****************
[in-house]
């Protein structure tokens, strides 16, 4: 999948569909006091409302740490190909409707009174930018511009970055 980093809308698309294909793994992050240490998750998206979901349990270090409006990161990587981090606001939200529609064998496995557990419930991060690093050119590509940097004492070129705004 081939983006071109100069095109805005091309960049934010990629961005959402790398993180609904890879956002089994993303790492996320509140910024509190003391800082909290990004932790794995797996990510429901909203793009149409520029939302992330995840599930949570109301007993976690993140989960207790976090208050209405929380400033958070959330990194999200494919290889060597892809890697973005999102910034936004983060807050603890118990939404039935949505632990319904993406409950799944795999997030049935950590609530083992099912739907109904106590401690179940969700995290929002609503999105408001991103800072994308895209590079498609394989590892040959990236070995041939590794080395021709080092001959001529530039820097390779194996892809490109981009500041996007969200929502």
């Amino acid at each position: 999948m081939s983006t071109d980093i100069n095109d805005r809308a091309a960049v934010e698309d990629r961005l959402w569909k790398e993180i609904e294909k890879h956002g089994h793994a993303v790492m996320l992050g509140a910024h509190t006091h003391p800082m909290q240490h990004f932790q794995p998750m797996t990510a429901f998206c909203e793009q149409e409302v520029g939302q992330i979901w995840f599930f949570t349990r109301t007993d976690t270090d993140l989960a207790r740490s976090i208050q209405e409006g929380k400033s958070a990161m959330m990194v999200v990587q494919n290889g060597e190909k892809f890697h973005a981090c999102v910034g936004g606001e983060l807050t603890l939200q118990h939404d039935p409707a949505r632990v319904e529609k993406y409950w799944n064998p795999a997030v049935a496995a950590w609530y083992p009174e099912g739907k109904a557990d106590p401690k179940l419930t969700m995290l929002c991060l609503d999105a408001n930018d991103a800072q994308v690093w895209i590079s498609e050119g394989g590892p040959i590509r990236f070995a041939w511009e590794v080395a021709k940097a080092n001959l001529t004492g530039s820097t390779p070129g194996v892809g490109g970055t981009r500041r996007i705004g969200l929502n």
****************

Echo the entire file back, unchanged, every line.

[in-house]
């Protein structure tokens, strides 16, 4: 999948569909006091409302740490190909409707009174930018511009970055 980093809308698309294909793994992050240490998750998206979901349990270090409006990161990587981090606001939200529609064998496995557990419930991060690093050119590509940097004492070129705004 081939983006071109100069095109805005091309960049934010990629961005959402790398993180609904890879956002089994993303790492996320509140910024509190003391800082909290990004932790794995797996990510429901909203793009149409520029939302992330995840599930949570109301007993976690993140989960207790976090208050209405929380400033958070959330990194999200494919290889060597892809890697973005999102910034936004983060807050603890118990939404039935949505632990319904993406409950799944795999997030049935950590609530083992099912739907109904106590401690179940969700995290929002609503999105408001991103800072994308895209590079498609394989590892040959990236070995041939590794080395021709080092001959001529530039820097390779194996892809490109981009500041996007969200929502």
């Amino acid at each position: 999948m081939s983006t071109d980093i100069n095109d805005r809308a091309a960049v934010e698309d990629r961005l959402w569909k790398e993180i609904e294909k890879h956002g089994h793994a993303v790492m996320l992050g509140a910024h509190t006091h003391p800082m909290q240490h990004f932790q794995p998750m797996t990510a429901f998206c909203e793009q149409e409302v520029g939302q992330i979901w995840f599930f949570t349990r109301t007993d976690t270090d993140l989960a207790r740490s976090i208050q209405e409006g929380k400033s958070a990161m959330m990194v999200v990587q494919n290889g060597e190909k892809f890697h973005a981090c999102v910034g936004g606001e983060l807050t603890l939200q118990h939404d039935p409707a949505r632990v319904e529609k993406y409950w799944n064998p795999a997030v049935a496995a950590w609530y083992p009174e099912g739907k109904a557990d106590p401690k179940l419930t969700m995290l929002c991060l609503d999105a408001n930018d991103a800072q994308v690093w895209i590079s498609e050119g394989g590892p040959i590509r990236f070995a041939w511009e590794v080395a021709k940097a080092n001959l001529t004492g530039s820097t390779p070129g194996v892809g490109g970055t981009r500041r996007i705004g969200l929502n």